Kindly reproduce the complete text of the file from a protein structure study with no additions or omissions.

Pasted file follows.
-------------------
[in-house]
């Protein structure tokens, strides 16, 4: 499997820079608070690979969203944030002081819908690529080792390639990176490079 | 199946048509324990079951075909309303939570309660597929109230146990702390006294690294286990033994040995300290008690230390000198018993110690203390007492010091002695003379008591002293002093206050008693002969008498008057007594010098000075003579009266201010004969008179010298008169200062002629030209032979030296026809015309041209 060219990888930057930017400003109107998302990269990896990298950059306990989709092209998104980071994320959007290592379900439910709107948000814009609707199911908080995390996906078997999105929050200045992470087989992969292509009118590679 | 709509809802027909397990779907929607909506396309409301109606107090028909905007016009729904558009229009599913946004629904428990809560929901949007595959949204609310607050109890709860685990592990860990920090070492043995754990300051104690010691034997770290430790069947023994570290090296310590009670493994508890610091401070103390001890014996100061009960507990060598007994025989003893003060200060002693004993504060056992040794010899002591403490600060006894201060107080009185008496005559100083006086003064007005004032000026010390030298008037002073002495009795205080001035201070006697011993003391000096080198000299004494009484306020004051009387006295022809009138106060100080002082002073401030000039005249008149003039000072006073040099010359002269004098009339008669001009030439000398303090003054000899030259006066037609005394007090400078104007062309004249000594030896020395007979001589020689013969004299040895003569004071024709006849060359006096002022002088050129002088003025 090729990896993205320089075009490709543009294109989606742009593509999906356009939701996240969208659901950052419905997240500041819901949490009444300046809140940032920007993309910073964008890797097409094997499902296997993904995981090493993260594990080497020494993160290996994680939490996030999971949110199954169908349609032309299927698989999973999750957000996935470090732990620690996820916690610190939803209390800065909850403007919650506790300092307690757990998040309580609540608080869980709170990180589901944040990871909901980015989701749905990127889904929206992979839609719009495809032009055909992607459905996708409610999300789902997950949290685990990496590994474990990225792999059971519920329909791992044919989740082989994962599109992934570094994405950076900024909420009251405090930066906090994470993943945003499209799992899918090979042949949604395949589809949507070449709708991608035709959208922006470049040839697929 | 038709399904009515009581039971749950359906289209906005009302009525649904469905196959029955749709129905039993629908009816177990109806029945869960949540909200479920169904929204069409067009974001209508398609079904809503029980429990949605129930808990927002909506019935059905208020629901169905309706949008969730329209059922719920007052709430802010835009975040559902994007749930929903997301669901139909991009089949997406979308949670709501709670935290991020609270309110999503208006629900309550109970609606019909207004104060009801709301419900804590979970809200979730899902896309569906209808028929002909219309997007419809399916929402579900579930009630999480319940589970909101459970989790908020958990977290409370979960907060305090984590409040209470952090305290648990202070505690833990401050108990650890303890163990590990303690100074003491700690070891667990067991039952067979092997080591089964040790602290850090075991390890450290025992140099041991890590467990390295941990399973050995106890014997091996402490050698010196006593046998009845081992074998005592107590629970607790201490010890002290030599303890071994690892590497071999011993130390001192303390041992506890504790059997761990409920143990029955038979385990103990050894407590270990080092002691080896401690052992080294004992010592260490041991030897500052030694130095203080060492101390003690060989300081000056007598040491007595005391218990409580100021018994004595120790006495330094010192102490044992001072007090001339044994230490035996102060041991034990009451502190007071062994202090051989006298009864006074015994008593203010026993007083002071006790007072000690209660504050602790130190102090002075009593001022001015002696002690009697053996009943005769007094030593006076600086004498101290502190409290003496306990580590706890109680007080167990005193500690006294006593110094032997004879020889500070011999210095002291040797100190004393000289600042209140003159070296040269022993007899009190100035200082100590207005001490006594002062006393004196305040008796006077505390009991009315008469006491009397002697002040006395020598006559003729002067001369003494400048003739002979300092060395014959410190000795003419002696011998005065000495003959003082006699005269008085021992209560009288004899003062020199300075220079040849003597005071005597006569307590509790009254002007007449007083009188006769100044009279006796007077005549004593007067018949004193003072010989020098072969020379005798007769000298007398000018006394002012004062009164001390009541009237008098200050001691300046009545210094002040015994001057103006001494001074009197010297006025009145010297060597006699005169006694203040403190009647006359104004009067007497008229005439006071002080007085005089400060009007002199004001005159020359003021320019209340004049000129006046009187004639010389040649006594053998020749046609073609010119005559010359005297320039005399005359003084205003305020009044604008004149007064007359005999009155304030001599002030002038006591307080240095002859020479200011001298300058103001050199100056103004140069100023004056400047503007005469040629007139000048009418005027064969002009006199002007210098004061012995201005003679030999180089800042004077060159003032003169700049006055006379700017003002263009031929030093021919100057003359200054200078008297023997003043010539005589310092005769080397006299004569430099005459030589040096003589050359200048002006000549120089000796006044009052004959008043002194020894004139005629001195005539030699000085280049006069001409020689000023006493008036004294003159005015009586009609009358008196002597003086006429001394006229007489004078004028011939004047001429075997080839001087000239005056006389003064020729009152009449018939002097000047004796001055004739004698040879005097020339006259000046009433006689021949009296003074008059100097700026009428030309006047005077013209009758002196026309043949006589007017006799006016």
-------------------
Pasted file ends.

[in-house]
């Protein structure tokens, strides 16, 4: 499997820079608070690979969203944030002081819908690529080792390639990176490079 | 199946048509324990079951075909309303939570309660597929109230146990702390006294690294286990033994040995300290008690230390000198018993110690203390007492010091002695003379008591002293002093206050008693002969008498008057007594010098000075003579009266201010004969008179010298008169200062002629030209032979030296026809015309041209 060219990888930057930017400003109107998302990269990896990298950059306990989709092209998104980071994320959007290592379900439910709107948000814009609707199911908080995390996906078997999105929050200045992470087989992969292509009118590679 | 709509809802027909397990779907929607909506396309409301109606107090028909905007016009729904558009229009599913946004629904428990809560929901949007595959949204609310607050109890709860685990592990860990920090070492043995754990300051104690010691034997770290430790069947023994570290090296310590009670493994508890610091401070103390001890014996100061009960507990060598007994025989003893003060200060002693004993504060056992040794010899002591403490600060006894201060107080009185008496005559100083006086003064007005004032000026010390030298008037002073002495009795205080001035201070006697011993003391000096080198000299004494009484306020004051009387006295022809009138106060100080002082002073401030000039005249008149003039000072006073040099010359002269004098009339008669001009030439000398303090003054000899030259006066037609005394007090400078104007062309004249000594030896020395007979001589020689013969004299040895003569004071024709006849060359006096002022002088050129002088003025 090729990896993205320089075009490709543009294109989606742009593509999906356009939701996240969208659901950052419905997240500041819901949490009444300046809140940032920007993309910073964008890797097409094997499902296997993904995981090493993260594990080497020494993160290996994680939490996030999971949110199954169908349609032309299927698989999973999750957000996935470090732990620690996820916690610190939803209390800065909850403007919650506790300092307690757990998040309580609540608080869980709170990180589901944040990871909901980015989701749905990127889904929206992979839609719009495809032009055909992607459905996708409610999300789902997950949290685990990496590994474990990225792999059971519920329909791992044919989740082989994962599109992934570094994405950076900024909420009251405090930066906090994470993943945003499209799992899918090979042949949604395949589809949507070449709708991608035709959208922006470049040839697929 | 038709399904009515009581039971749950359906289209906005009302009525649904469905196959029955749709129905039993629908009816177990109806029945869960949540909200479920169904929204069409067009974001209508398609079904809503029980429990949605129930808990927002909506019935059905208020629901169905309706949008969730329209059922719920007052709430802010835009975040559902994007749930929903997301669901139909991009089949997406979308949670709501709670935290991020609270309110999503208006629900309550109970609606019909207004104060009801709301419900804590979970809200979730899902896309569906209808028929002909219309997007419809399916929402579900579930009630999480319940589970909101459970989790908020958990977290409370979960907060305090984590409040209470952090305290648990202070505690833990401050108990650890303890163990590990303690100074003491700690070891667990067991039952067979092997080591089964040790602290850090075991390890450290025992140099041991890590467990390295941990399973050995106890014997091996402490050698010196006593046998009845081992074998005592107590629970607790201490010890002290030599303890071994690892590497071999011993130390001192303390041992506890504790059997761990409920143990029955038979385990103990050894407590270990080092002691080896401690052992080294004992010592260490041991030897500052030694130095203080060492101390003690060989300081000056007598040491007595005391218990409580100021018994004595120790006495330094010192102490044992001072007090001339044994230490035996102060041991034990009451502190007071062994202090051989006298009864006074015994008593203010026993007083002071006790007072000690209660504050602790130190102090002075009593001022001015002696002690009697053996009943005769007094030593006076600086004498101290502190409290003496306990580590706890109680007080167990005193500690006294006593110094032997004879020889500070011999210095002291040797100190004393000289600042209140003159070296040269022993007899009190100035200082100590207005001490006594002062006393004196305040008796006077505390009991009315008469006491009397002697002040006395020598006559003729002067001369003494400048003739002979300092060395014959410190000795003419002696011998005065000495003959003082006699005269008085021992209560009288004899003062020199300075220079040849003597005071005597006569307590509790009254002007007449007083009188006769100044009279006796007077005549004593007067018949004193003072010989020098072969020379005798007769000298007398000018006394002012004062009164001390009541009237008098200050001691300046009545210094002040015994001057103006001494001074009197010297006025009145010297060597006699005169006694203040403190009647006359104004009067007497008229005439006071002080007085005089400060009007002199004001005159020359003021320019209340004049000129006046009187004639010389040649006594053998020749046609073609010119005559010359005297320039005399005359003084205003305020009044604008004149007064007359005999009155304030001599002030002038006591307080240095002859020479200011001298300058103001050199100056103004140069100023004056400047503007005469040629007139000048009418005027064969002009006199002007210098004061012995201005003679030999180089800042004077060159003032003169700049006055006379700017003002263009031929030093021919100057003359200054200078008297023997003043010539005589310092005769080397006299004569430099005459030589040096003589050359200048002006000549120089000796006044009052004959008043002194020894004139005629001195005539030699000085280049006069001409020689000023006493008036004294003159005015009586009609009358008196002597003086006429001394006229007489004078004028011939004047001429075997080839001087000239005056006389003064020729009152009449018939002097000047004796001055004739004698040879005097020339006259000046009433006689021949009296003074008059100097700026009428030309006047005077013209009758002196026309043949006589007017006799006016």